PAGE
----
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UNITED STATES OF AMERICA v. JYSHAWN JACKSON
Case Number: 20-2408
Judge: Thomas Lee Kirsch II
Court: United States Court of Appeals
For the Seventh Circuit
Chicago, IL - Criminal defense lawyer represented defendant with one count of distributing 28 grams or more of crack cocaine charge.
The drug sale at issue began on August 12, 2019, when a
Drug Enforcement Administration CS contacted Marnetta
Walker, the middleman for Jyshawn Jackson’s drug dealing
operations. The CS asked to buy 35 grams of crack cocaine
from Jackson, specifying to Walker that the crack cocaine
should be divided into two bags, one with 28 grams and the
other with 7 grams. Walker agreed to facilitate the sale, which
was to take place on August 15, 2019, for $1,800.
No. 20-2408 3
The drug transaction on August 15 began when the CS
called Walker at 10:42 a.m. Walker then called Jackson.
Around that time, the federal agents with whom the CS
worked provided the CS with $1,800, recording devices, and
a digital scale. The CS then picked up Walker and drove to the
agreed-upon meeting spot at 904 North Fourth Street in
Champaign, Illinois. They arrived around 11:12 a.m. Once
Jackson arrived, Walker got out of the CS’s car and into Jackson’s car. After about five minutes, Walker returned to the
CS’s car and handed the CS one bag of crack cocaine. The CS
weighed the bag and realized it was “short”—the bag
weighed less than the agreed-upon 35 grams, coming in at
24.92 grams. The CS then asked Walker, “It should have a
quarter in it, too, right? An ounce and a quarter?” Walker replied, “Give me the money and I’ll go ask him.” The CS refused, gave the bag back to Walker, and told her to take it back
to Jackson and to ask him “if it was short of a quarter.” When
Walker returned, she told the CS, “Here is what we are going
to do. Give me fifteen [i.e., $1,500] … and then he’ll go get the
rest … .” The CS agreed and pulled his vehicle alongside Jackson’s. Walker took the $1,500 and walked over to Jackson’s
vehicle. Jackson then spoke directly to the CS, promising that
it would be “like 20 minutes” to pick up the crack cocaine and
that he would “be right there and back.” Jackson drove away
(by this time, it was 11:22 a.m.) and headed toward Rantoul,
Illinois, a town about 16 miles from Champaign. Jackson and
Walker also left the 904 North Fourth Street location.
As Jackson traveled to Rantoul, he spoke often with
Walker, providing updates on where he was and when he
would return. Jackson initially instructed Walker to meet him
at the 904 North Fourth Street location. At some point, however, Jackson changed the meeting location to 1501 North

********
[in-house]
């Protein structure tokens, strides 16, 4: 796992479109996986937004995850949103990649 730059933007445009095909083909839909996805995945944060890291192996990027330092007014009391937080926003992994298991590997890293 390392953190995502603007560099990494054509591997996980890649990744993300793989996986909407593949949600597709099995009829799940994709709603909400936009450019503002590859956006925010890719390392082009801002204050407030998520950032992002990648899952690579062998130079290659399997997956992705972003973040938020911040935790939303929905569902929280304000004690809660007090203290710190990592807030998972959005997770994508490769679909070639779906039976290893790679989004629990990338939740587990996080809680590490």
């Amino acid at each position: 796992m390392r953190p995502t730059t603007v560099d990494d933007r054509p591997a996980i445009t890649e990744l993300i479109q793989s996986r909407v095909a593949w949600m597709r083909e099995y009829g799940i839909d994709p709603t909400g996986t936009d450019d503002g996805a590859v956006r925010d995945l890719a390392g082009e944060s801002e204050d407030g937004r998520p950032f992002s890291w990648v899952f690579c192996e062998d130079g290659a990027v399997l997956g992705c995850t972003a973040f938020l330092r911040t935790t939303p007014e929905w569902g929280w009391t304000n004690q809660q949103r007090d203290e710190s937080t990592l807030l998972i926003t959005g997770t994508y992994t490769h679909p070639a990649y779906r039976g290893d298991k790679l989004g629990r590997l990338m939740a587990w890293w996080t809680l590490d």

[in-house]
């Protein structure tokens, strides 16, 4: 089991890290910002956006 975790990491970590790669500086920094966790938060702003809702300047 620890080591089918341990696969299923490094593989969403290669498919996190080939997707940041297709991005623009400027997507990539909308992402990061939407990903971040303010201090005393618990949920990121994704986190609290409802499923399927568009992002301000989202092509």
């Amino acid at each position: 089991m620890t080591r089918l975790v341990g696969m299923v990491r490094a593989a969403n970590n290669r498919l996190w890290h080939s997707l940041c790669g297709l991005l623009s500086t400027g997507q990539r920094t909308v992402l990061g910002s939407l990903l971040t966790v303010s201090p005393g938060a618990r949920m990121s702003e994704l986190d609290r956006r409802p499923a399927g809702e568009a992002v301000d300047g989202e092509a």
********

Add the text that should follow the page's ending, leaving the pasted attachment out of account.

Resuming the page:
4 No. 20-2408
Lincoln Avenue in Urbana, Illinois. The North Lincoln Avenue location was about one mile from the 904 North Fourth
Walker remained with the CS throughout the time Jackson
traveled to pick up the crack cocaine in Rantoul, and Walker
and the CS drove together to meet Jackson at the 1501 North
Lincoln Avenue location. While Jackson was away, the CS
eventually grew annoyed by how long Jackson took to retrieve the crack cocaine. At some point, the CS asked Walker
to cancel the deal. She refused.
At about 12:17 p.m., Jackson arrived at the 1501 North Lincoln Avenue location. Walker and the CS were already in the
parking lot. The CS handed Walker the remaining $300, and
Walker exited the car. She then walked over to Jackson’s car,
handed him the cash, and he handed Walker another bag of
crack cocaine. When Walker returned to the CS’s car, the CS
weighed the crack cocaine; this bag came in at 6.28 grams. In
total, the two sales amounted to 31.2 grams of crack cocaine.
Jackson drove away, and the CS drove Walker to a nearby residence.
A grand jury indicted Jackson on one count of “knowingly
and intentionally distribut[ing] 28 grams or more of cocaine
base (‘crack‘) … [i]n violation of Title 21, United States Code,
Sections 841(a)(1) and (b)(1)(B)(iii).” R. 9. Jackson proceeded
to trial. In opening statements, Jackson admitted that he sold
crack cocaine to the CS on August 15, 2019. He then introduced his theory of the case:
[T]he government has charged Jyshawn Jackson
with one count – one distribution – of 28 or more
No. 20-2408 5
grams of crack cocaine. But that is not what happened in this case. There were two transactions,
one in the morning and one in the afternoon;
and neither of them reached that threshold
amount of 28 grams of crack cocaine.
R. 80 at 23.The government did not object during Jackson’s
opening statement, but later that evening moved in limine to
exclude Jackson’s argument as duplicitous under Federal
Rule of Criminal Procedure 12(b)(3)(B)(i).1 Jackson responded
in opposition, parroting the argument he now makes on appeal that he “committed two separate acts of distribution on
August 15, 2019,” and that “only the facts as brought forth at
trial could vindicate” him. R. 43 at 5. The following morning,